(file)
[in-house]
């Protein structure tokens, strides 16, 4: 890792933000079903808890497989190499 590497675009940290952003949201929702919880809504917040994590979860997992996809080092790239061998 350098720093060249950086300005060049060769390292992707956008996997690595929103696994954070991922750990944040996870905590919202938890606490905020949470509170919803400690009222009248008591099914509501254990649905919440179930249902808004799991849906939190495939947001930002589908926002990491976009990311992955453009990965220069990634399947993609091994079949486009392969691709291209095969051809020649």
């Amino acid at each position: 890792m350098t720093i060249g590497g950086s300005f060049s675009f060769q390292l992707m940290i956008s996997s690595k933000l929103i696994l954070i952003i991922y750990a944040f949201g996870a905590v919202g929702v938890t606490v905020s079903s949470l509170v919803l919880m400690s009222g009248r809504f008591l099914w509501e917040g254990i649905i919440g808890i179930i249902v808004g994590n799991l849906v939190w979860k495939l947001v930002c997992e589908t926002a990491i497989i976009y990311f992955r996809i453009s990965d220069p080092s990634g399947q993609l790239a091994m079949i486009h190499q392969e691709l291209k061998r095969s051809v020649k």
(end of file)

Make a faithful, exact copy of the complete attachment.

[in-house]
């Protein structure tokens, strides 16, 4: 890792933000079903808890497989190499 590497675009940290952003949201929702919880809504917040994590979860997992996809080092790239061998 350098720093060249950086300005060049060769390292992707956008996997690595929103696994954070991922750990944040996870905590919202938890606490905020949470509170919803400690009222009248008591099914509501254990649905919440179930249902808004799991849906939190495939947001930002589908926002990491976009990311992955453009990965220069990634399947993609091994079949486009392969691709291209095969051809020649």
């Amino acid at each position: 890792m350098t720093i060249g590497g950086s300005f060049s675009f060769q390292l992707m940290i956008s996997s690595k933000l929103i696994l954070i952003i991922y750990a944040f949201g996870a905590v919202g929702v938890t606490v905020s079903s949470l509170v919803l919880m400690s009222g009248r809504f008591l099914w509501e917040g254990i649905i919440g808890i179930i249902v808004g994590n799991l849906v939190w979860k495939l947001v930002c997992e589908t926002a990491i497989i976009y990311f992955r996809i453009s990965d220069p080092s990634g399947q993609l790239a091994m079949i486009h190499q392969e691709l291209k061998r095969s051809v020649k």